People that tell things as they are are THE BEST. As I was researching for “Work from Home (or Anywhere)”, I read a lot of content about remote work as being the next revolution in working, how it’s the best thing any company could offer, etc. They left a lot out.
And don’t get me wrong, working from home is great. But, I think it’s irresponsible to give an unbalanced, rosy view. You should know as much as you can before you dive in headfirst, like whether there’s a jagged rock or a shark waiting underneath the surface.
I met Peter Hofmann Rytter in Spain earlier this year, at a coworking space. Peter’s been doing this digital nomad thing for a while, running a business while travelling around the world, and we had a refreshingly realistic chat about what his experience has been like.
“They all say you’re living the dream and, yeah, I’m living my dream, but it’s probably not your dream because then you would do it…”—Peter Hofmann Rytter
Peter’s from Denmark, though he only goes back once in a while, and he runs an email marketing business with his girlfriend, where they design and code beautiful newsletters for clients. They’ve managed to find themselves a perfect niche that lets them see the world and earn enough to do so.
For a digital nomad, every day is different
While routine can be comforting to some, anyone who runs their own business knows that two days are rarely the same. You have to be flexible, particularly if you’re travelling and working at the same time. Some days Peter works two hours, sometimes six, sometimes all day. While he plans to takes days off, if an urgent project comes up, he has to be flexible with his weekend plans.
Something that really stuck with me on the trip to Spain where I met Peter is that we, as remote workers, should all treat our workdays as if we’re on vacation. It can be easy, especially mid-winter, to just work and sleep and go out for the occasional movie or drink with friends. It’s good to get out of the house and explore your home city, just as it’s important to learn more about where you are while you’re travelling there.
Running a business from the road can be challenging
There are a few things that can make working while travelling particularly tough at times. Beyond crappy wifi, travelling across time zones can be challenging due to jet lag and client’s expectations of when you’ll be available to communicate with them.
As Peter mentions, clients may even be hesitant to hire you because you’ll be harder to contact and set up impromptu meetings with. I’ve also met people who struggled to work with digital nomads because of communications issues and getting work in on deadlines without any transparency into why the work was late. Overcoming this requires planning and research, and setting client expectations from the get-go.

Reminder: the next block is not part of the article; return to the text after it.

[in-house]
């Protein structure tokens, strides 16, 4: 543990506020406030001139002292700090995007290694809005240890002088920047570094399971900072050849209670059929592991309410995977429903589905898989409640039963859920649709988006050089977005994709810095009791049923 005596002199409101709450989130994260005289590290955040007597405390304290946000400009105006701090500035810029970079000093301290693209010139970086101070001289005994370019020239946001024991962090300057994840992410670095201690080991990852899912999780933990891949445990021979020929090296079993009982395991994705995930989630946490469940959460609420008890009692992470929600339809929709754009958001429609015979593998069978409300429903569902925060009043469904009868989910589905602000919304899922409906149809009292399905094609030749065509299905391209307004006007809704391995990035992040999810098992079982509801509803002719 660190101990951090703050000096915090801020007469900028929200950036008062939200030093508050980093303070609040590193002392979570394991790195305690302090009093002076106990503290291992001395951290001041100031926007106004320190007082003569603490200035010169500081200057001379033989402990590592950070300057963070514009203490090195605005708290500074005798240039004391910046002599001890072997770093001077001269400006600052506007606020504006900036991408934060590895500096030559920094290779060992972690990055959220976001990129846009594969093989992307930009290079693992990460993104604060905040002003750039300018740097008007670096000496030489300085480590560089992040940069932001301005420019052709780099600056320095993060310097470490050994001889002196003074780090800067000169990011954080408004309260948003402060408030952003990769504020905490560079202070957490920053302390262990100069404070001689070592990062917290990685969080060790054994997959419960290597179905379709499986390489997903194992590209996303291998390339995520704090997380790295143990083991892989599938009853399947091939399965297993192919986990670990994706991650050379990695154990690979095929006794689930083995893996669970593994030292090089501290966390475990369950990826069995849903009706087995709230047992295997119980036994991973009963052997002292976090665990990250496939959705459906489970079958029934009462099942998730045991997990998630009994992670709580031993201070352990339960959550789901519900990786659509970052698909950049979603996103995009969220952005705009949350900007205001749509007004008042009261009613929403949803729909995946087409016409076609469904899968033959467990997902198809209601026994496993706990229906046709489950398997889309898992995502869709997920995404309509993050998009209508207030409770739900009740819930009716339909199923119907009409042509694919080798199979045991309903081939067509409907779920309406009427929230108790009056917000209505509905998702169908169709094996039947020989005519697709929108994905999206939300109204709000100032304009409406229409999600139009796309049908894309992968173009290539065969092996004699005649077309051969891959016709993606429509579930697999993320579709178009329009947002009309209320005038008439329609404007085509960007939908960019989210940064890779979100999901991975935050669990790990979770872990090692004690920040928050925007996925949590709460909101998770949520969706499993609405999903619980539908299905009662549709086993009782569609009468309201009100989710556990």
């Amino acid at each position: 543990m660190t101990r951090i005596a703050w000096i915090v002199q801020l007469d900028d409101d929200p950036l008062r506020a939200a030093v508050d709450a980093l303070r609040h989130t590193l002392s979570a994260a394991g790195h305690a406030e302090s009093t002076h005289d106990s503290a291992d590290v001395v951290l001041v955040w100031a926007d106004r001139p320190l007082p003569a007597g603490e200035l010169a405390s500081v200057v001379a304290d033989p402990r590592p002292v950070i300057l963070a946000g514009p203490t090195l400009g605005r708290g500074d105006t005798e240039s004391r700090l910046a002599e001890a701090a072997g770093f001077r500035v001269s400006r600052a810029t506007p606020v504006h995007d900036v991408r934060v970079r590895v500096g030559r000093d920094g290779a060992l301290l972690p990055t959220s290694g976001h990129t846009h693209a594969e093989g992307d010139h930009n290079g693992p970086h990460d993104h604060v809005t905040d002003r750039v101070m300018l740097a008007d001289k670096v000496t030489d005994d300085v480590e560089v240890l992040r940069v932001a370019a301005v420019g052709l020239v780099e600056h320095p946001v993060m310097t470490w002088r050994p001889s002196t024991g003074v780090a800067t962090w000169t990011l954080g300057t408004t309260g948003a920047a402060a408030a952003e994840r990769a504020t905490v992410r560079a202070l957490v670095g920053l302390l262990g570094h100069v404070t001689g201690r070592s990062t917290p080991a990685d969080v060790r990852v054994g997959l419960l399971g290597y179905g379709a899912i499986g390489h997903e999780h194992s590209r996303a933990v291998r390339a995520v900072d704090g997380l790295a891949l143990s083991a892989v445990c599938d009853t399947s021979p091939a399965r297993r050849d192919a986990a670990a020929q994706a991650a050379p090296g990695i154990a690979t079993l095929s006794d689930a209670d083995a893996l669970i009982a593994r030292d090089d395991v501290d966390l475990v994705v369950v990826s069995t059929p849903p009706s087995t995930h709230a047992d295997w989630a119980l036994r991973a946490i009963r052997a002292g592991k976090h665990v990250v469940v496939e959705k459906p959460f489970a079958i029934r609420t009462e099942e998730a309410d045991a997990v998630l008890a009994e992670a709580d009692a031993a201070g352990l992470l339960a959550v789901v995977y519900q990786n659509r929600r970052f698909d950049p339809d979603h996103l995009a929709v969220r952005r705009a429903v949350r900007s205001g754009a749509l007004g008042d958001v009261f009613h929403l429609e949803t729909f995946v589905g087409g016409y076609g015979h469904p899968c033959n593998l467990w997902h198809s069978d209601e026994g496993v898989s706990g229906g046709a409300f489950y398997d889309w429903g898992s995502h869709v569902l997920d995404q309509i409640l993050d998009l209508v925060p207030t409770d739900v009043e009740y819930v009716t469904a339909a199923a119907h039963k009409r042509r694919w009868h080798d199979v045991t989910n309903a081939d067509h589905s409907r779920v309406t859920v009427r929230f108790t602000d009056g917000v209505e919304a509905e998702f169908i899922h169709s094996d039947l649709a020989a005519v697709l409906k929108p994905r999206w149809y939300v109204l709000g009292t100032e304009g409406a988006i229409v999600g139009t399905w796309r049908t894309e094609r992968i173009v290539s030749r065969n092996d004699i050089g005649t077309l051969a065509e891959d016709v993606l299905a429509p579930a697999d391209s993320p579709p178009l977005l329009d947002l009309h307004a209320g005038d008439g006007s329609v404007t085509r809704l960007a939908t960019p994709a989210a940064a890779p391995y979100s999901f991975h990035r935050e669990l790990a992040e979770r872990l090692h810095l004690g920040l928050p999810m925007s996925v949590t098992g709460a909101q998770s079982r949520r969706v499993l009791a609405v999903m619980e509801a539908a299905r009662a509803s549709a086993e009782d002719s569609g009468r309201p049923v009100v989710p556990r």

You’ll meet amazing people, but you’ll have trouble staying in touch
For the past 10 years, I’ve lived in very transient towns where all the friends I made over a year would suddenly move away, leaving me to start fresh. I’ve met a lot of amazing people as a result, but haven’t kept in touch with nearly as many people as I would have liked to.
Peter talks about the other side of this as well—being the transient one. It’s hard keeping up with friends back home when you’re only around a few times a year. While Skype and Facebook messenger are great tools for keeping in touch, nothing beats getting together for beers, for old-times sake.
Not only that, but your life will inevitably start moving in another direction from your friends’. While they’re making their way up the corporate ladder, getting married, starting families, and buying homes, you’re changing homes every three months. Your perspectives change and as a result, your friendships change.
People may also express FOMO around you, feeling like they should be doing what you’re doing…and you may feel the same way about their lives. The grass is always greener on the other side, right?
Remember, your dream is not necessarily someone else’s dream. And vice versa. Your good friends will likely always be good friends. You’ll just see each other less often and have lots to cover whenever you meet up again.
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